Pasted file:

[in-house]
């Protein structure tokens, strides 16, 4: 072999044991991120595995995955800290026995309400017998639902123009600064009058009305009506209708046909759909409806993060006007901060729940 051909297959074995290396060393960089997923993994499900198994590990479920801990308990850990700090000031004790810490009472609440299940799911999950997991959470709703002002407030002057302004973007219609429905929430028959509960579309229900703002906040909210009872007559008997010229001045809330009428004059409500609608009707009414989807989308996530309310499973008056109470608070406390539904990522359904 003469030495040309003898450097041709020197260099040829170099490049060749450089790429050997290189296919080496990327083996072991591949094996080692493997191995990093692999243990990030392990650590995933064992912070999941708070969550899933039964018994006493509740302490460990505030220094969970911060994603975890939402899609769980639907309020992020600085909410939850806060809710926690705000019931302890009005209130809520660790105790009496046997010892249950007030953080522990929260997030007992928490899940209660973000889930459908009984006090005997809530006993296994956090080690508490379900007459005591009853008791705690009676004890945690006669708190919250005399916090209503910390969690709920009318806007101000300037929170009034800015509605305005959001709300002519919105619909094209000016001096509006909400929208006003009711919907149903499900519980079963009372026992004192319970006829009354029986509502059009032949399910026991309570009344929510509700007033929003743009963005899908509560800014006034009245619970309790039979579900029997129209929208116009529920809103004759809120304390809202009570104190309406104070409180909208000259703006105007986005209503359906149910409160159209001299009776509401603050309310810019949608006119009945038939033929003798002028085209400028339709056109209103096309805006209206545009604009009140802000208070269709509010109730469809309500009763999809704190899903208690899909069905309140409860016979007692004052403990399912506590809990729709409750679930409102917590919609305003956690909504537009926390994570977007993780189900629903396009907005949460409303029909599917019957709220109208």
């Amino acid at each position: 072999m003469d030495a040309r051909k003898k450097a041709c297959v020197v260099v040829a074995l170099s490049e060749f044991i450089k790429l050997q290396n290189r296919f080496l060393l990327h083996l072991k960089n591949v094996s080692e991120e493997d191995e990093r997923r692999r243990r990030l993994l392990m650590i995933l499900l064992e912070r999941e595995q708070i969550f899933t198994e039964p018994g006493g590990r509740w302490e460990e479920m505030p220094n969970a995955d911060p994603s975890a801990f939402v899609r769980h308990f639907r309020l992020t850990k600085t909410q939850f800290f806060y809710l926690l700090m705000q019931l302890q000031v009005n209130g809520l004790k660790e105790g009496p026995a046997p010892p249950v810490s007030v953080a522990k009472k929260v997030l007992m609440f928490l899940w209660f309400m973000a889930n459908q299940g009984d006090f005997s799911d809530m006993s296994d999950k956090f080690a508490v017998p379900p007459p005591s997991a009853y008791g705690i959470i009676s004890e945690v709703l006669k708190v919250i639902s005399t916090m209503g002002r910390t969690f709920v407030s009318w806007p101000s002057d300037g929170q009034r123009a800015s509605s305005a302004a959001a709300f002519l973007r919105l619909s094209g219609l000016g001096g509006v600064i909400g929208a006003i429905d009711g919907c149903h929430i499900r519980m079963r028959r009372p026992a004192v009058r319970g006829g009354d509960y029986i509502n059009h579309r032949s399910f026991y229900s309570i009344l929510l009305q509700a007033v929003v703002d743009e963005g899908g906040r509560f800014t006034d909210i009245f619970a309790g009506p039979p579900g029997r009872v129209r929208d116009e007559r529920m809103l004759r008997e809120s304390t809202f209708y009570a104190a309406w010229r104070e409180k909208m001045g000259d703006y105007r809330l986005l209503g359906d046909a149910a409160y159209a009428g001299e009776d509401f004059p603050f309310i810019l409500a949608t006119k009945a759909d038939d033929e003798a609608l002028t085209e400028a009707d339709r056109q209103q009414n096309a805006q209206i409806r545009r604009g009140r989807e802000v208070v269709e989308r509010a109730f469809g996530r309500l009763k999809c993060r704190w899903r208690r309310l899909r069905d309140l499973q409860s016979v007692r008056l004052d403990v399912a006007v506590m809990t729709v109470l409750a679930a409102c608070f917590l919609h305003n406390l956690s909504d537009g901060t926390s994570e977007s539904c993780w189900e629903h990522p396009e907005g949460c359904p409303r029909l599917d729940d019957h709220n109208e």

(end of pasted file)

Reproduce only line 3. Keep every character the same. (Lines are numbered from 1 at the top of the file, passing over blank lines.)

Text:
């Amino acid at each position: 072999m003469d030495a040309r051909k003898k450097a041709c297959v020197v260099v040829a074995l170099s490049e060749f044991i450089k790429l050997q290396n290189r296919f080496l060393l990327h083996l072991k960089n591949v094996s080692e991120e493997d191995e990093r997923r692999r243990r990030l993994l392990m650590i995933l499900l064992e912070r999941e595995q708070i969550f899933t198994e039964p018994g006493g590990r509740w302490e460990e479920m505030p220094n969970a995955d911060p994603s975890a801990f939402v899609r769980h308990f639907r309020l992020t850990k600085t909410q939850f800290f806060y809710l926690l700090m705000q019931l302890q000031v009005n209130g809520l004790k660790e105790g009496p026995a046997p010892p249950v810490s007030v953080a522990k009472k929260v997030l007992m609440f928490l899940w209660f309400m973000a889930n459908q299940g009984d006090f005997s799911d809530m006993s296994d999950k956090f080690a508490v017998p379900p007459p005591s997991a009853y008791g705690i959470i009676s004890e945690v709703l006669k708190v919250i639902s005399t916090m209503g002002r910390t969690f709920v407030s009318w806007p101000s002057d300037g929170q009034r123009a800015s509605s305005a302004a959001a709300f002519l973007r919105l619909s094209g219609l000016g001096g509006v600064i909400g929208a006003i429905d009711g919907c149903h929430i499900r519980m079963r028959r009372p026992a004192v009058r319970g006829g009354d509960y029986i509502n059009h579309r032949s399910f026991y229900s309570i009344l929510l009305q509700a007033v929003v703002d743009e963005g899908g906040r509560f800014t006034d909210i009245f619970a309790g009506p039979p579900g029997r009872v129209r929208d116009e007559r529920m809103l004759r008997e809120s304390t809202f209708y009570a104190a309406w010229r104070e409180k909208m001045g000259d703006y105007r809330l986005l209503g359906d046909a149910a409160y159209a009428g001299e009776d509401f004059p603050f309310i810019l409500a949608t006119k009945a759909d038939d033929e003798a609608l002028t085209e400028a009707d339709r056109q209103q009414n096309a805006q209206i409806r545009r604009g009140r989807e802000v208070v269709e989308r509010a109730f469809g996530r309500l009763k999809c993060r704190w899903r208690r309310l899909r069905d309140l499973q409860s016979v007692r008056l004052d403990v399912a006007v506590m809990t729709v109470l409750a679930a409102c608070f917590l919609h305003n406390l956690s909504d537009g901060t926390s994570e977007s539904c993780w189900e629903h990522p396009e907005g949460c359904p409303r029909l599917d729940d019957h709220n109208e």